Extrahepatic Manifestations of Hepatitis C - Part 2
Lichen Planus (LY-kin PLAN-us) appears on the skin or in the mouth, and sometimes in both places. It often has a purplish cast to the lesion and is shiny and firm. It may be very itchy. At times, on close inspection, you can see little white lines running through the bumps. While these bumps can appear anywhere on the skin, the most common places are the wrist, ankles, and lower back. In the mouth it most commonly occurs on the inside of the cheek but may also be seen on the lips and gums. It often resembles a lacey pattern. Some of the sores can be quite painful and the mouth may appear to be very red and swollen. Lichen Planus may be very uncomfortable or barely an annoyance. It is not contagious. It often resolves with no treatment. If treatment is needed it may be topical or oral steroids, oral antihistamines, PUVA light therapy or creams that also are used for eczema.
Sialadenitis is an inflammation of the salivary glands. Symptoms consist of swelling, redness, pain and tenderness. It often accompanies dry eye and sicca syndrome caused by the malfunction of the salivary gland.
Leukocytoclastic vasculitis occurs with type II mixed cryoglobulinemia. It appears as palpable or bumpy purpura (rash of purple spots caused by internal bleeding from small blood vessels) on the legs, along with ulcerations, hives, symmetric polyarthritis, muscle pain, and fatigue. This vasculitis causes itchiness, pain, or Raynauds phenomenon.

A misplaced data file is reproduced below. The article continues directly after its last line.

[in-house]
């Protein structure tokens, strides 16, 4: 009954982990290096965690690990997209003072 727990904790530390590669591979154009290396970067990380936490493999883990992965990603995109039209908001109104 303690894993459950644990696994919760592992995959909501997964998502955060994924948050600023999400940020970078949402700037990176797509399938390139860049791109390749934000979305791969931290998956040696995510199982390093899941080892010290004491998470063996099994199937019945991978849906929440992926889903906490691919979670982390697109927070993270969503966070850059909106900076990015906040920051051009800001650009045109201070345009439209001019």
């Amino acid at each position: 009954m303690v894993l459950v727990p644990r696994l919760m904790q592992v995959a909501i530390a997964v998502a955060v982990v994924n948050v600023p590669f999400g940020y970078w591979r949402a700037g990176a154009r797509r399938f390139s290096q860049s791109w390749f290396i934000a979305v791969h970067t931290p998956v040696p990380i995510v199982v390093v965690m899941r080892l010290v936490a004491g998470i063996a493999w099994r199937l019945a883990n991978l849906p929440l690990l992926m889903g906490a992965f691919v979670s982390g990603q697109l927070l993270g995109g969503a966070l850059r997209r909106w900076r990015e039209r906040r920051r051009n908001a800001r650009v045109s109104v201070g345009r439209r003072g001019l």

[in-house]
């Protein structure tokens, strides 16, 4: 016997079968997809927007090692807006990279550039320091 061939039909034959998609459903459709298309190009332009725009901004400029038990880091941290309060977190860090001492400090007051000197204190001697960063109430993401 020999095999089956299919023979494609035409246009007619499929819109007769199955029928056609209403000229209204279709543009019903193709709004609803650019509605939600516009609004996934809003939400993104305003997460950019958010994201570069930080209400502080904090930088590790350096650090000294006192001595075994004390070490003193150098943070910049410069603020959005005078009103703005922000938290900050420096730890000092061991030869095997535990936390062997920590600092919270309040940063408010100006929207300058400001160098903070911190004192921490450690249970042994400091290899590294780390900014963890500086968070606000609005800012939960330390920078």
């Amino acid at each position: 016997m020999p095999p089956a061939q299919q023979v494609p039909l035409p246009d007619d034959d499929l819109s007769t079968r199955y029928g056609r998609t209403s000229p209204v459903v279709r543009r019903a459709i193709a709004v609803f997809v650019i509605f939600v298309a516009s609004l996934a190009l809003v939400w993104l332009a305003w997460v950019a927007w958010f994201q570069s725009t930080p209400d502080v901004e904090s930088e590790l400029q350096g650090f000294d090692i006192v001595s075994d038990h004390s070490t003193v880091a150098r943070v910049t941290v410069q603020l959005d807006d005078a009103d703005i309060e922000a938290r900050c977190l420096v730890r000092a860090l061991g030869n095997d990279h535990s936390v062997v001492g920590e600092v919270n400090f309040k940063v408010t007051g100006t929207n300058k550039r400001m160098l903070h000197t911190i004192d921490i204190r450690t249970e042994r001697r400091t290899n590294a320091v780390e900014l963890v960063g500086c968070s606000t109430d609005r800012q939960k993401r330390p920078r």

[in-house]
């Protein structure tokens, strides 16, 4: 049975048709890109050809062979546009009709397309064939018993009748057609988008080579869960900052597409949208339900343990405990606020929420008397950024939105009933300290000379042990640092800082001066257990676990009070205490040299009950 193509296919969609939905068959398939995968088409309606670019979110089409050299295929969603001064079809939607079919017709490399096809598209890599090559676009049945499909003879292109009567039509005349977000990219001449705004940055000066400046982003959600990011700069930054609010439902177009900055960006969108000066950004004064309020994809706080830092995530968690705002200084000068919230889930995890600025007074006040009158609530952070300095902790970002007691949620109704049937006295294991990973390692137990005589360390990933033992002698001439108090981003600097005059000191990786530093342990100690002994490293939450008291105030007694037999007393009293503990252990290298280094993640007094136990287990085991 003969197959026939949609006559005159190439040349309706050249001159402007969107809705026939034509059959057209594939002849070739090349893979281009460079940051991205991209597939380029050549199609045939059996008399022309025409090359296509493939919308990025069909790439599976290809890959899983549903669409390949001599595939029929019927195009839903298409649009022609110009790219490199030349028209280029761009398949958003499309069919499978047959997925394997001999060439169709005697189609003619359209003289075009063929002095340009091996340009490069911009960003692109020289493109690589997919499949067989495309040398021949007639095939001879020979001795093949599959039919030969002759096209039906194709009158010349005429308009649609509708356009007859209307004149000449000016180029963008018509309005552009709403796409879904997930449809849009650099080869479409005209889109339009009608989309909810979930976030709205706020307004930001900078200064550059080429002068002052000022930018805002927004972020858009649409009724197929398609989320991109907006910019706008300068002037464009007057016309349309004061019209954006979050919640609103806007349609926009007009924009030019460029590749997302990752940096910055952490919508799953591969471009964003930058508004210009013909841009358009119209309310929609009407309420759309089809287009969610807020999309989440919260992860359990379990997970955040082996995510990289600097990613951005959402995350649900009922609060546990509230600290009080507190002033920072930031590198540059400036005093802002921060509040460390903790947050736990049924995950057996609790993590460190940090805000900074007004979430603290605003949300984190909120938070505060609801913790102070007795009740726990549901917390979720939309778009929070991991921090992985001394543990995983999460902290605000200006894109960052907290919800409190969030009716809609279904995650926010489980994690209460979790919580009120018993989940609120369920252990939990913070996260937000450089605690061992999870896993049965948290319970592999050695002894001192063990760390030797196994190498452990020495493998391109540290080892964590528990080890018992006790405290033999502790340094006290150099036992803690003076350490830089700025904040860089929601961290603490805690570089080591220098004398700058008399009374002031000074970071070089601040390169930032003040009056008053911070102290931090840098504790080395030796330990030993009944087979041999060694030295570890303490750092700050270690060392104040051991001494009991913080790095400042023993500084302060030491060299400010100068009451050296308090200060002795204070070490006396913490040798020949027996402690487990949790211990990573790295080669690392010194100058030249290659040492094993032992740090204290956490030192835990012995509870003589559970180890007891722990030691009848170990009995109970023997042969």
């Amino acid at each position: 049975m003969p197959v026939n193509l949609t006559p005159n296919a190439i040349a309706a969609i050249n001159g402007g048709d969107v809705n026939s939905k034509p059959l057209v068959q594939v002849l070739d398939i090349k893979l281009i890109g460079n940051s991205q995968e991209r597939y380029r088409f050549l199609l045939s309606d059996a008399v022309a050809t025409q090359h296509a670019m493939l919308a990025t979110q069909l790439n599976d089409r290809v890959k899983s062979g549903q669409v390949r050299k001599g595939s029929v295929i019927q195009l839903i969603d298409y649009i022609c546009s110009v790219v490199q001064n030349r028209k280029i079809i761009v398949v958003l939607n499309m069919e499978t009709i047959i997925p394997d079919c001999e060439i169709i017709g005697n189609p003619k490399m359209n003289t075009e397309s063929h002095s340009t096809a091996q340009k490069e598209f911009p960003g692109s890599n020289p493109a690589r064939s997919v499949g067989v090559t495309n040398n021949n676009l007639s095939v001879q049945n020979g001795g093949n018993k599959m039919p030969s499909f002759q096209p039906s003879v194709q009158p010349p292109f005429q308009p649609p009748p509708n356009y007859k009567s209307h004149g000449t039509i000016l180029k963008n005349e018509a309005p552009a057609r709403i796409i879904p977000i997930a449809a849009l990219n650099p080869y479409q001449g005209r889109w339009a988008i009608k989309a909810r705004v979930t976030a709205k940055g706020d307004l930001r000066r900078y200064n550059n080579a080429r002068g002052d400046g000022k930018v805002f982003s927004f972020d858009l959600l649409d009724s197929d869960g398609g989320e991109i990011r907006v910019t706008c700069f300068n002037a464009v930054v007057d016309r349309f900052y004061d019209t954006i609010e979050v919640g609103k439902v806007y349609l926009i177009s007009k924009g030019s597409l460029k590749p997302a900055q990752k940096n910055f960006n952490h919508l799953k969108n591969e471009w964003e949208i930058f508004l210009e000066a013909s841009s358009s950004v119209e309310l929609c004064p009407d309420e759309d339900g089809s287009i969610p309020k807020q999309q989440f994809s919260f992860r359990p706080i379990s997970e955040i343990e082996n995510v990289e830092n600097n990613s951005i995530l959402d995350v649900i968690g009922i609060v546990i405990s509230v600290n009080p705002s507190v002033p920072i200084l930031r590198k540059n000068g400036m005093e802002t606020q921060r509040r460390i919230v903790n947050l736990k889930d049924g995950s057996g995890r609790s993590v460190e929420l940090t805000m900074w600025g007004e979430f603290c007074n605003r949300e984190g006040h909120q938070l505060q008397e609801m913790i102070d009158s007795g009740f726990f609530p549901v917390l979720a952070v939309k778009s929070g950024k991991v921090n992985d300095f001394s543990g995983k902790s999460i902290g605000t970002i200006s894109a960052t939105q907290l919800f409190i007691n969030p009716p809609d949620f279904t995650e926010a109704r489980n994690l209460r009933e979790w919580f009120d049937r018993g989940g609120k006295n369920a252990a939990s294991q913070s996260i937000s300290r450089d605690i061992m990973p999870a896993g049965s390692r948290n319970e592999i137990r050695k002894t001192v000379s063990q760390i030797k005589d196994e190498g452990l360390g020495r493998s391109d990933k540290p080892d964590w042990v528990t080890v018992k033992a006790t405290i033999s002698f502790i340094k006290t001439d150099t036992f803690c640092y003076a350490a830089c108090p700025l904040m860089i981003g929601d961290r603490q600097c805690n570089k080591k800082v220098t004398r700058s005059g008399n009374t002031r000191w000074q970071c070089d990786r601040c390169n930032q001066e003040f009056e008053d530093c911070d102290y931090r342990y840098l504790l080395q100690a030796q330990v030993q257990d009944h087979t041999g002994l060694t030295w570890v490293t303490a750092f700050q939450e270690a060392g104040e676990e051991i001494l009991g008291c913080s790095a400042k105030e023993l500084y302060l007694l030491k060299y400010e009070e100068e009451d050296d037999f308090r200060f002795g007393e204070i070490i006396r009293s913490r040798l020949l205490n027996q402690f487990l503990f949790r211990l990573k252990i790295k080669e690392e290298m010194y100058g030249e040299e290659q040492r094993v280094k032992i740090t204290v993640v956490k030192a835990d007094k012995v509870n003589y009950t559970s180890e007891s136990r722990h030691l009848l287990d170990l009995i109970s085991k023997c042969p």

Pruritus (itching) is one of the most common and annoying symptoms, occurring in 15% of patients with hepatitis C. Nonspecific lesions were associated with pruritus in two thirds of patients. Urticaria or hives, may occur as an extrahepatic manifestation of HCV. Atopic dermatitis may occur, as well, along with keratosis which are horny growths and abnormal dryness called xerosis, that are fairly easily treated with creams.
Porphyria Cutanea Tarda (PCT) is a skin disorder caused by a deficiency of the enzyme uroporphyrinogen decarboxylase, UROD, for short. It may be genetic but is frequently an acquired disease in people who have hepatitis C. When the virus is active large amounts of porphyrins build up in the liver. This happens when iron, estrogen, alcohol, other viruses such as HIV and possibly smoking, come together and cause a deficiency of UROD. The main symptom of PCT is blistering of the skin on sun-exposed parts of the body especially after trauma to the area has occurred. It may also cause hair loss, and darkening or lightening of the skin. Diagnosis is made by a test that measures porphyrins in the blood. The main treatment in hepatitis C patients is periodic phlebotomy which removes iron from the blood. When ferritin levels and porphyrin levels fall, PCT lesions disappear. It is advisable to stay out of the sun, reduce consumption of iron-rich foods, and treatment of hepatitis C. There are medications but they may cause liver damage in patients with an already impaired liver. The prognosis is good.
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